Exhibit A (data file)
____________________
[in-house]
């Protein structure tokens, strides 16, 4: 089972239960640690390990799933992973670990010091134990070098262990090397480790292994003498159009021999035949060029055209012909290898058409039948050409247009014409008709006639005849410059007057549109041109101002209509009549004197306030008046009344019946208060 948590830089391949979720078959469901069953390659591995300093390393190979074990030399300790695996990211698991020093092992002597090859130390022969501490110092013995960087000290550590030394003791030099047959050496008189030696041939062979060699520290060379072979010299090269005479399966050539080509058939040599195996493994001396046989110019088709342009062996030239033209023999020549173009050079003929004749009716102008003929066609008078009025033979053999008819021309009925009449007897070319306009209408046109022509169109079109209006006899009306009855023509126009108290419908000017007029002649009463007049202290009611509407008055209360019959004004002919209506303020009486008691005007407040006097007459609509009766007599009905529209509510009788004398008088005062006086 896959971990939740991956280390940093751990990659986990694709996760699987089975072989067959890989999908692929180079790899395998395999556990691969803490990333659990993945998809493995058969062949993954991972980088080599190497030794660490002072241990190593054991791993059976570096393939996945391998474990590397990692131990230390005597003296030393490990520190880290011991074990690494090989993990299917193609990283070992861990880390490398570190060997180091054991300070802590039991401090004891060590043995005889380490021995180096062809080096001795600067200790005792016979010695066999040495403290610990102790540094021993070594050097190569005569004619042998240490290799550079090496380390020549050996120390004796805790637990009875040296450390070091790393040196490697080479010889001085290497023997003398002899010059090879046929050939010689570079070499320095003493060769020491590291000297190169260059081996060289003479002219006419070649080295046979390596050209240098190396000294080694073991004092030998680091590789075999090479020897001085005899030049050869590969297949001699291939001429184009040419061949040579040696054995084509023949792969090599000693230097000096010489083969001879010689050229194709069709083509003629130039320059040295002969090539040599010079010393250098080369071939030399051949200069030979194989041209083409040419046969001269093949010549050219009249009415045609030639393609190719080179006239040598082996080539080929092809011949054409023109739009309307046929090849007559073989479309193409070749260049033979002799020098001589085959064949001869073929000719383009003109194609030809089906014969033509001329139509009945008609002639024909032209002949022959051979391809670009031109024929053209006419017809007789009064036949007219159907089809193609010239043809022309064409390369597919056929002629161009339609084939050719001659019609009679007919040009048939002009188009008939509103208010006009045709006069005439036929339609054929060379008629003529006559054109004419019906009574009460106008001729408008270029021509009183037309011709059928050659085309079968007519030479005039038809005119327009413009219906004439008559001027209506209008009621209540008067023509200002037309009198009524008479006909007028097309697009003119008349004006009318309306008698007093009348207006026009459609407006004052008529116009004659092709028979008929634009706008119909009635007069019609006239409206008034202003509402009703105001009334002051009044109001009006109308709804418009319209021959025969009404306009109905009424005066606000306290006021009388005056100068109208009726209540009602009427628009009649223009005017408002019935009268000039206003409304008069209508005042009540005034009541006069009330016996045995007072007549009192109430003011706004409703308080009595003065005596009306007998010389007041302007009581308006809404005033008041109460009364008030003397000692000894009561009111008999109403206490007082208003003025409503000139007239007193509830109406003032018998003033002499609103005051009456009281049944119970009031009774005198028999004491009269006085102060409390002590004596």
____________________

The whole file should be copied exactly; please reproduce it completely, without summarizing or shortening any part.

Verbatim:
[in-house]
């Protein structure tokens, strides 16, 4: 089972239960640690390990799933992973670990010091134990070098262990090397480790292994003498159009021999035949060029055209012909290898058409039948050409247009014409008709006639005849410059007057549109041109101002209509009549004197306030008046009344019946208060 948590830089391949979720078959469901069953390659591995300093390393190979074990030399300790695996990211698991020093092992002597090859130390022969501490110092013995960087000290550590030394003791030099047959050496008189030696041939062979060699520290060379072979010299090269005479399966050539080509058939040599195996493994001396046989110019088709342009062996030239033209023999020549173009050079003929004749009716102008003929066609008078009025033979053999008819021309009925009449007897070319306009209408046109022509169109079109209006006899009306009855023509126009108290419908000017007029002649009463007049202290009611509407008055209360019959004004002919209506303020009486008691005007407040006097007459609509009766007599009905529209509510009788004398008088005062006086 896959971990939740991956280390940093751990990659986990694709996760699987089975072989067959890989999908692929180079790899395998395999556990691969803490990333659990993945998809493995058969062949993954991972980088080599190497030794660490002072241990190593054991791993059976570096393939996945391998474990590397990692131990230390005597003296030393490990520190880290011991074990690494090989993990299917193609990283070992861990880390490398570190060997180091054991300070802590039991401090004891060590043995005889380490021995180096062809080096001795600067200790005792016979010695066999040495403290610990102790540094021993070594050097190569005569004619042998240490290799550079090496380390020549050996120390004796805790637990009875040296450390070091790393040196490697080479010889001085290497023997003398002899010059090879046929050939010689570079070499320095003493060769020491590291000297190169260059081996060289003479002219006419070649080295046979390596050209240098190396000294080694073991004092030998680091590789075999090479020897001085005899030049050869590969297949001699291939001429184009040419061949040579040696054995084509023949792969090599000693230097000096010489083969001879010689050229194709069709083509003629130039320059040295002969090539040599010079010393250098080369071939030399051949200069030979194989041209083409040419046969001269093949010549050219009249009415045609030639393609190719080179006239040598082996080539080929092809011949054409023109739009309307046929090849007559073989479309193409070749260049033979002799020098001589085959064949001869073929000719383009003109194609030809089906014969033509001329139509009945008609002639024909032209002949022959051979391809670009031109024929053209006419017809007789009064036949007219159907089809193609010239043809022309064409390369597919056929002629161009339609084939050719001659019609009679007919040009048939002009188009008939509103208010006009045709006069005439036929339609054929060379008629003529006559054109004419019906009574009460106008001729408008270029021509009183037309011709059928050659085309079968007519030479005039038809005119327009413009219906004439008559001027209506209008009621209540008067023509200002037309009198009524008479006909007028097309697009003119008349004006009318309306008698007093009348207006026009459609407006004052008529116009004659092709028979008929634009706008119909009635007069019609006239409206008034202003509402009703105001009334002051009044109001009006109308709804418009319209021959025969009404306009109905009424005066606000306290006021009388005056100068109208009726209540009602009427628009009649223009005017408002019935009268000039206003409304008069209508005042009540005034009541006069009330016996045995007072007549009192109430003011706004409703308080009595003065005596009306007998010389007041302007009581308006809404005033008041109460009364008030003397000692000894009561009111008999109403206490007082208003003025409503000139007239007193509830109406003032018998003033002499609103005051009456009281049944119970009031009774005198028999004491009269006085102060409390002590004596």